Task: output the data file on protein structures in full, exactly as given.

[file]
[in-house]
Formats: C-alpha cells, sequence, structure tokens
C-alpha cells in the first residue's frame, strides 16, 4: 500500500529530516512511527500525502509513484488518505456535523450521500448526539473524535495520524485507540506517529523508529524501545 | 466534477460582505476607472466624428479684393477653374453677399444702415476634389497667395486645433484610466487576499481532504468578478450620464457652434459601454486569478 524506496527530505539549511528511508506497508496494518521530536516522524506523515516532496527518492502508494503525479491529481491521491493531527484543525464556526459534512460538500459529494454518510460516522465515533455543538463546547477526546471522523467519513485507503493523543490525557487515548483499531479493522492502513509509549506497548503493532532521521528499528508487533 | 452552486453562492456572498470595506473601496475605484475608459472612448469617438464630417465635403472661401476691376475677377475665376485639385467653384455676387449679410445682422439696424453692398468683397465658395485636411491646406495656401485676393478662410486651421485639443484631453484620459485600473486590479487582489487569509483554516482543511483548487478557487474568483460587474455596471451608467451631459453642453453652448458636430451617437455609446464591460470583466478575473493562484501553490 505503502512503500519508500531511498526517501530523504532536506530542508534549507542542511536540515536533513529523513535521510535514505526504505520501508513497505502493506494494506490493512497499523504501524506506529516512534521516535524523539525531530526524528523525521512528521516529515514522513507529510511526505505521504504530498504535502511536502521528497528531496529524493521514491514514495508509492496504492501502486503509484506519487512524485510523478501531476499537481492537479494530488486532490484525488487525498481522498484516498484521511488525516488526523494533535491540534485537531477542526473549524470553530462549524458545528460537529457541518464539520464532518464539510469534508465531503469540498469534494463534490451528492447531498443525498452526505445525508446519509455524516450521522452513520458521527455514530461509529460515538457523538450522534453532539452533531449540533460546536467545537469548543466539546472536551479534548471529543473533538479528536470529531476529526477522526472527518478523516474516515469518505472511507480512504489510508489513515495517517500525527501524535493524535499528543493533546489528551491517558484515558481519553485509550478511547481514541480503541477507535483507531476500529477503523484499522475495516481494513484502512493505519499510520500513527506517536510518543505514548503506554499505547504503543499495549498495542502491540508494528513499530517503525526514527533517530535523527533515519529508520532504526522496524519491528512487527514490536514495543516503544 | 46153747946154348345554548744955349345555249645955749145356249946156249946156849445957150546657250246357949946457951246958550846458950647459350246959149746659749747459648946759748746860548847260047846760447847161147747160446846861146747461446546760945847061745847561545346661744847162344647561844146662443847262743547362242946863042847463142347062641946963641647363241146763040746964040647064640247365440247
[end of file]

[in-house]
Formats: C-alpha cells, sequence, structure tokens
C-alpha cells in the first residue's frame, strides 16, 4: 500500500529530516512511527500525502509513484488518505456535523450521500448526539473524535495520524485507540506517529523508529524501545 | 466534477460582505476607472466624428479684393477653374453677399444702415476634389497667395486645433484610466487576499481532504468578478450620464457652434459601454486569478 524506496527530505539549511528511508506497508496494518521530536516522524506523515516532496527518492502508494503525479491529481491521491493531527484543525464556526459534512460538500459529494454518510460516522465515533455543538463546547477526546471522523467519513485507503493523543490525557487515548483499531479493522492502513509509549506497548503493532532521521528499528508487533 | 452552486453562492456572498470595506473601496475605484475608459472612448469617438464630417465635403472661401476691376475677377475665376485639385467653384455676387449679410445682422439696424453692398468683397465658395485636411491646406495656401485676393478662410486651421485639443484631453484620459485600473486590479487582489487569509483554516482543511483548487478557487474568483460587474455596471451608467451631459453642453453652448458636430451617437455609446464591460470583466478575473493562484501553490 505503502512503500519508500531511498526517501530523504532536506530542508534549507542542511536540515536533513529523513535521510535514505526504505520501508513497505502493506494494506490493512497499523504501524506506529516512534521516535524523539525531530526524528523525521512528521516529515514522513507529510511526505505521504504530498504535502511536502521528497528531496529524493521514491514514495508509492496504492501502486503509484506519487512524485510523478501531476499537481492537479494530488486532490484525488487525498481522498484516498484521511488525516488526523494533535491540534485537531477542526473549524470553530462549524458545528460537529457541518464539520464532518464539510469534508465531503469540498469534494463534490451528492447531498443525498452526505445525508446519509455524516450521522452513520458521527455514530461509529460515538457523538450522534453532539452533531449540533460546536467545537469548543466539546472536551479534548471529543473533538479528536470529531476529526477522526472527518478523516474516515469518505472511507480512504489510508489513515495517517500525527501524535493524535499528543493533546489528551491517558484515558481519553485509550478511547481514541480503541477507535483507531476500529477503523484499522475495516481494513484502512493505519499510520500513527506517536510518543505514548503506554499505547504503543499495549498495542502491540508494528513499530517503525526514527533517530535523527533515519529508520532504526522496524519491528512487527514490536514495543516503544 | 46153747946154348345554548744955349345555249645955749145356249946156249946156849445957150546657250246357949946457951246958550846458950647459350246959149746659749747459648946759748746860548847260047846760447847161147747160446846861146747461446546760945847061745847561545346661744847162344647561844146662443847262743547362242946863042847463142347062641946963641647363241146763040746964040647064640247365440247